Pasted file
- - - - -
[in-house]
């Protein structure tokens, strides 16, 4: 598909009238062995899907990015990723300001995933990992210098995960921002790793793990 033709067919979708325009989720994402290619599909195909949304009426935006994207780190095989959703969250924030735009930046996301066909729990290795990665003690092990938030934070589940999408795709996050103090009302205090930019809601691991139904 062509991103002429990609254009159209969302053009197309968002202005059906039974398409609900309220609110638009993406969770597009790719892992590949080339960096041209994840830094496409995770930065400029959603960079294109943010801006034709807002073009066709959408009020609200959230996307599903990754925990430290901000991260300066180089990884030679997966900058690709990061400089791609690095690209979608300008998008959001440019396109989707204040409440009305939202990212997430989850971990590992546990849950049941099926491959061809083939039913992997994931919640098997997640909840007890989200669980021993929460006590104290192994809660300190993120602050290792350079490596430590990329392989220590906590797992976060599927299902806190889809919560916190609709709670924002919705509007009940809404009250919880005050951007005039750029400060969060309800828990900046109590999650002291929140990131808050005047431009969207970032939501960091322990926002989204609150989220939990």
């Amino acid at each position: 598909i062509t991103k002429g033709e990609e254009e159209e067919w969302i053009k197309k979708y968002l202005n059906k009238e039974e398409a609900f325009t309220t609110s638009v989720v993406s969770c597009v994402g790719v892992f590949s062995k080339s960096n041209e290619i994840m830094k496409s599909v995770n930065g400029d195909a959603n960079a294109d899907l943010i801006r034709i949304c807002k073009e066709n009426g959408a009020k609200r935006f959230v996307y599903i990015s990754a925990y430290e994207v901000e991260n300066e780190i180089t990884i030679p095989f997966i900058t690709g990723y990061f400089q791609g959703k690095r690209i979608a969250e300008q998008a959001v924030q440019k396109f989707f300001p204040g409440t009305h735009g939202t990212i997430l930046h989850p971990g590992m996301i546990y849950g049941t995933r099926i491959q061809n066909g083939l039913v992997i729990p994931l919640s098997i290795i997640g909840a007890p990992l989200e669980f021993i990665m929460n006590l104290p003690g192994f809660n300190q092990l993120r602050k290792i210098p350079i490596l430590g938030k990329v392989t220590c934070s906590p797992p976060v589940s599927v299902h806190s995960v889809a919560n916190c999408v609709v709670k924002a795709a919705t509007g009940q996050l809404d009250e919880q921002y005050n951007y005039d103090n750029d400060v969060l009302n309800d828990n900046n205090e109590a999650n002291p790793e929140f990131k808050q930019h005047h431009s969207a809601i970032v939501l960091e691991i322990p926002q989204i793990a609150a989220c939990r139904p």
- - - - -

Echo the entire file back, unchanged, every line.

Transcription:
[in-house]
């Protein structure tokens, strides 16, 4: 598909009238062995899907990015990723300001995933990992210098995960921002790793793990 033709067919979708325009989720994402290619599909195909949304009426935006994207780190095989959703969250924030735009930046996301066909729990290795990665003690092990938030934070589940999408795709996050103090009302205090930019809601691991139904 062509991103002429990609254009159209969302053009197309968002202005059906039974398409609900309220609110638009993406969770597009790719892992590949080339960096041209994840830094496409995770930065400029959603960079294109943010801006034709807002073009066709959408009020609200959230996307599903990754925990430290901000991260300066180089990884030679997966900058690709990061400089791609690095690209979608300008998008959001440019396109989707204040409440009305939202990212997430989850971990590992546990849950049941099926491959061809083939039913992997994931919640098997997640909840007890989200669980021993929460006590104290192994809660300190993120602050290792350079490596430590990329392989220590906590797992976060599927299902806190889809919560916190609709709670924002919705509007009940809404009250919880005050951007005039750029400060969060309800828990900046109590999650002291929140990131808050005047431009969207970032939501960091322990926002989204609150989220939990």
């Amino acid at each position: 598909i062509t991103k002429g033709e990609e254009e159209e067919w969302i053009k197309k979708y968002l202005n059906k009238e039974e398409a609900f325009t309220t609110s638009v989720v993406s969770c597009v994402g790719v892992f590949s062995k080339s960096n041209e290619i994840m830094k496409s599909v995770n930065g400029d195909a959603n960079a294109d899907l943010i801006r034709i949304c807002k073009e066709n009426g959408a009020k609200r935006f959230v996307y599903i990015s990754a925990y430290e994207v901000e991260n300066e780190i180089t990884i030679p095989f997966i900058t690709g990723y990061f400089q791609g959703k690095r690209i979608a969250e300008q998008a959001v924030q440019k396109f989707f300001p204040g409440t009305h735009g939202t990212i997430l930046h989850p971990g590992m996301i546990y849950g049941t995933r099926i491959q061809n066909g083939l039913v992997i729990p994931l919640s098997i290795i997640g909840a007890p990992l989200e669980f021993i990665m929460n006590l104290p003690g192994f809660n300190q092990l993120r602050k290792i210098p350079i490596l430590g938030k990329v392989t220590c934070s906590p797992p976060v589940s599927v299902h806190s995960v889809a919560n916190c999408v609709v709670k924002a795709a919705t509007g009940q996050l809404d009250e919880q921002y005050n951007y005039d103090n750029d400060v969060l009302n309800d828990n900046n205090e109590a999650n002291p790793e929140f990131k808050q930019h005047h431009s969207a809601i970032v939501l960091e691991i322990p926002q989204i793990a609150a989220c939990r139904p």